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Excel Dental co-owner Dr. Tracy Davis has been named one of the Top Two Doctors in the Ozarks, as part of the Springfield Business Journal’s annual Health Care Champions honors.
Dr. Davis and her co-honoree, Dr. Albert Leonardo Jr., were formally recognized on November 16, during SBJ’s Health Care Champions banquet at the DoubleTree Hotel in Springfield.
Is snoring keeping you—or someone you love—up at night?
If so, you’re hardly alone. The National Sleep Foundation says that 90 million American adults snore at least occasionally, while 37 million do so on a regular basis.
Dr. Eric J. Kezirian, Professor of Otolaryngology at the University of Southern California, explains that snoring is simply the vibration of structures inside your throat while you sleep.
While we’re sleeping, muscles of the throat and soft palate may relax, causing airflow to become turbulent, or irregular, which produces those annoying, familiar sounds of snoring.
But why do some people snore? Snoring can be caused by sleep apnea, but not always: about half of people who snore regularly have sleep apnea, while other cases are caused by other factors.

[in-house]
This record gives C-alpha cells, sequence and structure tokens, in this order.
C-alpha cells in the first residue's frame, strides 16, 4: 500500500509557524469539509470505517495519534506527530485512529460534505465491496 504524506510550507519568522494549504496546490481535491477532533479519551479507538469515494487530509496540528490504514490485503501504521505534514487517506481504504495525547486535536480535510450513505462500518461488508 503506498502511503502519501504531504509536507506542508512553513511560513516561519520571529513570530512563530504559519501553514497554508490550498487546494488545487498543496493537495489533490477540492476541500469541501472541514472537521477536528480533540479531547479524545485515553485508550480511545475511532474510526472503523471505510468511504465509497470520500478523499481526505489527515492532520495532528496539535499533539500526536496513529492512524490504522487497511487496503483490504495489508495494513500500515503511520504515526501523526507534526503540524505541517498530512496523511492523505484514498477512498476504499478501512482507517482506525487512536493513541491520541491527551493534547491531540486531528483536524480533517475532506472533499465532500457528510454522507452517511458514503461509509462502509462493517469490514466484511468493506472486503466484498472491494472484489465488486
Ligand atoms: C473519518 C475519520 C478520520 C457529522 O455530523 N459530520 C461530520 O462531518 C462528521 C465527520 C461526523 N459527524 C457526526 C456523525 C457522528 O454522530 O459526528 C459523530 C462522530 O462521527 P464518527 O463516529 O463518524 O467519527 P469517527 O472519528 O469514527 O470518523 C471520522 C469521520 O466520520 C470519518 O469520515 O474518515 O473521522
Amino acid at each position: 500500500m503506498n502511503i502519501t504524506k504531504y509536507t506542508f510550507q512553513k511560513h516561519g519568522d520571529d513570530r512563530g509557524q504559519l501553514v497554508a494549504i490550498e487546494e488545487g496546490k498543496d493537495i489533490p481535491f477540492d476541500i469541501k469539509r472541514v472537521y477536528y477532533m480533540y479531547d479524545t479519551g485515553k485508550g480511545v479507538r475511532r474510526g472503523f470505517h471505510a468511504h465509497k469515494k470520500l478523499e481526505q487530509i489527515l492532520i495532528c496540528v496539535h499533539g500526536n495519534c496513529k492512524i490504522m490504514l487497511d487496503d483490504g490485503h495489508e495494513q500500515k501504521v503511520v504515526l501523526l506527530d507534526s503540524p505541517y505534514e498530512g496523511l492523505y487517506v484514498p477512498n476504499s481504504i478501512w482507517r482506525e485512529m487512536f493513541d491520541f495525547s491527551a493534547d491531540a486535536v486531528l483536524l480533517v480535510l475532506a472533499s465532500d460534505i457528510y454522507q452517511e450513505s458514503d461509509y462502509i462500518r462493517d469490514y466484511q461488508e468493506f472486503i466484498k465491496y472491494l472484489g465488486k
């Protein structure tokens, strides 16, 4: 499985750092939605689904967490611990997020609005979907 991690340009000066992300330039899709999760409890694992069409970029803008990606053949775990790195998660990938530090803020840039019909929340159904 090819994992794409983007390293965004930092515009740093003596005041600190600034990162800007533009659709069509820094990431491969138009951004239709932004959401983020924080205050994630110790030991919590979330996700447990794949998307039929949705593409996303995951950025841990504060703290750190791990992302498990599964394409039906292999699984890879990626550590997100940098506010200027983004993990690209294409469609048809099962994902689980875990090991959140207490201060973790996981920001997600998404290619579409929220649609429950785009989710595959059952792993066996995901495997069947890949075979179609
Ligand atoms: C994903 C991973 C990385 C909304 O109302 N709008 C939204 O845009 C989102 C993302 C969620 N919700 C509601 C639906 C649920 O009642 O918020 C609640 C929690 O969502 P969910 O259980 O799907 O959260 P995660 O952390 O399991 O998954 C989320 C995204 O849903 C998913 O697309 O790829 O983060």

Snoring treatment involves determining what is causing the irregular airflow, then identifying ways to correct it. If you are diagnosed with sleep apnea, help may be as close as your dentist’s chair. A customized mandibular positioning device can be worn while you sleep, keeping your airway open, your bedroom quiet and helping you breathe easy while you sleep.
You’ve probably never heard someone cheer when they find out they need a root canal. Rather, simply hearing your dentist say the phrase “root canal” probably struck fear into your heart.
You may have heard the root canal procedure is painful and serves no purpose. However, this is simply not true. Root canals save an estimated 24 million teeth a year and help keep people healthy across the country. Let’s learn more about what the process of receiving a root canal is like and dispel some of the common myths surrounding them.